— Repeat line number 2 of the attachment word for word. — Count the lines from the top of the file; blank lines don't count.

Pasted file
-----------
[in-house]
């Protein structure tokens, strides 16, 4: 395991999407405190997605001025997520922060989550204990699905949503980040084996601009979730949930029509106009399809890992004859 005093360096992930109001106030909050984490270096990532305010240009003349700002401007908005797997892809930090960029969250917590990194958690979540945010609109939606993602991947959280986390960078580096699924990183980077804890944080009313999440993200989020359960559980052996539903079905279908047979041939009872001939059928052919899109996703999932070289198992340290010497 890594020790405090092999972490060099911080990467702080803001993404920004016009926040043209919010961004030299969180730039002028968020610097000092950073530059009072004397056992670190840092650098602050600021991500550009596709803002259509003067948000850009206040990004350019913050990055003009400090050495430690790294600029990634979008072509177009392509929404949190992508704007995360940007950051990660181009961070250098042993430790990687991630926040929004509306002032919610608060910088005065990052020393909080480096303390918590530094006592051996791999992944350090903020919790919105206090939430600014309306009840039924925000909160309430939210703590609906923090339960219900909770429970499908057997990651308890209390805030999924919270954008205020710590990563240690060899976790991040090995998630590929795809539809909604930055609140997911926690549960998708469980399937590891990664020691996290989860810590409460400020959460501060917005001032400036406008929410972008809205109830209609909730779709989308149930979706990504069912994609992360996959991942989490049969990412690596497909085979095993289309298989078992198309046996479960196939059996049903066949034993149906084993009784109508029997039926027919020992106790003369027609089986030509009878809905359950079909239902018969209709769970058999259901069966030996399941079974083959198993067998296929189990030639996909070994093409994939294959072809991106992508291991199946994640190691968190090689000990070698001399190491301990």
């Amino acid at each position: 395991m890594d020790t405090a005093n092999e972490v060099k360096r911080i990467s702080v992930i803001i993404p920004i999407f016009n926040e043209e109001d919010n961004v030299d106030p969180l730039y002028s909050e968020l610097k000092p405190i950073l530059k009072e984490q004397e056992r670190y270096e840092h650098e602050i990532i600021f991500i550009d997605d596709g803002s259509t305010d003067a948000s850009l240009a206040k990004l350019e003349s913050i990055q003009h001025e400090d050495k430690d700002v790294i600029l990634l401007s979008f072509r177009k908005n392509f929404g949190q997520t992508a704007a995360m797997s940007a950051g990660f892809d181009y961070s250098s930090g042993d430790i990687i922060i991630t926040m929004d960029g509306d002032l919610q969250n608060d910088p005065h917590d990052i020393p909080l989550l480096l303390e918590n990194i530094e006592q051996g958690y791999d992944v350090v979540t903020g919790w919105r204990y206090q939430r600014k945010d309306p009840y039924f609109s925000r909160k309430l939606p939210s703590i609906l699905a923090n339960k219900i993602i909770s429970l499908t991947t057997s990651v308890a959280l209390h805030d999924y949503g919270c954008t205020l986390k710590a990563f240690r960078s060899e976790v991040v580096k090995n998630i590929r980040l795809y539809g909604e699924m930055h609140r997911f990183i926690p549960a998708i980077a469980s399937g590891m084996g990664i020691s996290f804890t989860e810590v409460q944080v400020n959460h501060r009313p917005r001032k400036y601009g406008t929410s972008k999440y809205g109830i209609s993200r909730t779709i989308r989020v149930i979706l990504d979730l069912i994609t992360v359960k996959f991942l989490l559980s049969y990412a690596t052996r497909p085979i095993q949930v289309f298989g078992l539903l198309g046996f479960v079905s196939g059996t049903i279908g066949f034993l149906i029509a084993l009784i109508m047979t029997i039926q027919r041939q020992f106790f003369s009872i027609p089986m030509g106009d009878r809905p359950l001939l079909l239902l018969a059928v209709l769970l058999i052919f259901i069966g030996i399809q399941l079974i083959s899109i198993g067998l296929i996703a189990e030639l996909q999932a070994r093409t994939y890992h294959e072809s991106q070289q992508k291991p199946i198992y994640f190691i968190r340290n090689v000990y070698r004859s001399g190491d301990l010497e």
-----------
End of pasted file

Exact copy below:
């Protein structure tokens, strides 16, 4: 395991999407405190997605001025997520922060989550204990699905949503980040084996601009979730949930029509106009399809890992004859 005093360096992930109001106030909050984490270096990532305010240009003349700002401007908005797997892809930090960029969250917590990194958690979540945010609109939606993602991947959280986390960078580096699924990183980077804890944080009313999440993200989020359960559980052996539903079905279908047979041939009872001939059928052919899109996703999932070289198992340290010497 890594020790405090092999972490060099911080990467702080803001993404920004016009926040043209919010961004030299969180730039002028968020610097000092950073530059009072004397056992670190840092650098602050600021991500550009596709803002259509003067948000850009206040990004350019913050990055003009400090050495430690790294600029990634979008072509177009392509929404949190992508704007995360940007950051990660181009961070250098042993430790990687991630926040929004509306002032919610608060910088005065990052020393909080480096303390918590530094006592051996791999992944350090903020919790919105206090939430600014309306009840039924925000909160309430939210703590609906923090339960219900909770429970499908057997990651308890209390805030999924919270954008205020710590990563240690060899976790991040090995998630590929795809539809909604930055609140997911926690549960998708469980399937590891990664020691996290989860810590409460400020959460501060917005001032400036406008929410972008809205109830209609909730779709989308149930979706990504069912994609992360996959991942989490049969990412690596497909085979095993289309298989078992198309046996479960196939059996049903066949034993149906084993009784109508029997039926027919020992106790003369027609089986030509009878809905359950079909239902018969209709769970058999259901069966030996399941079974083959198993067998296929189990030639996909070994093409994939294959072809991106992508291991199946994640190691968190090689000990070698001399190491301990």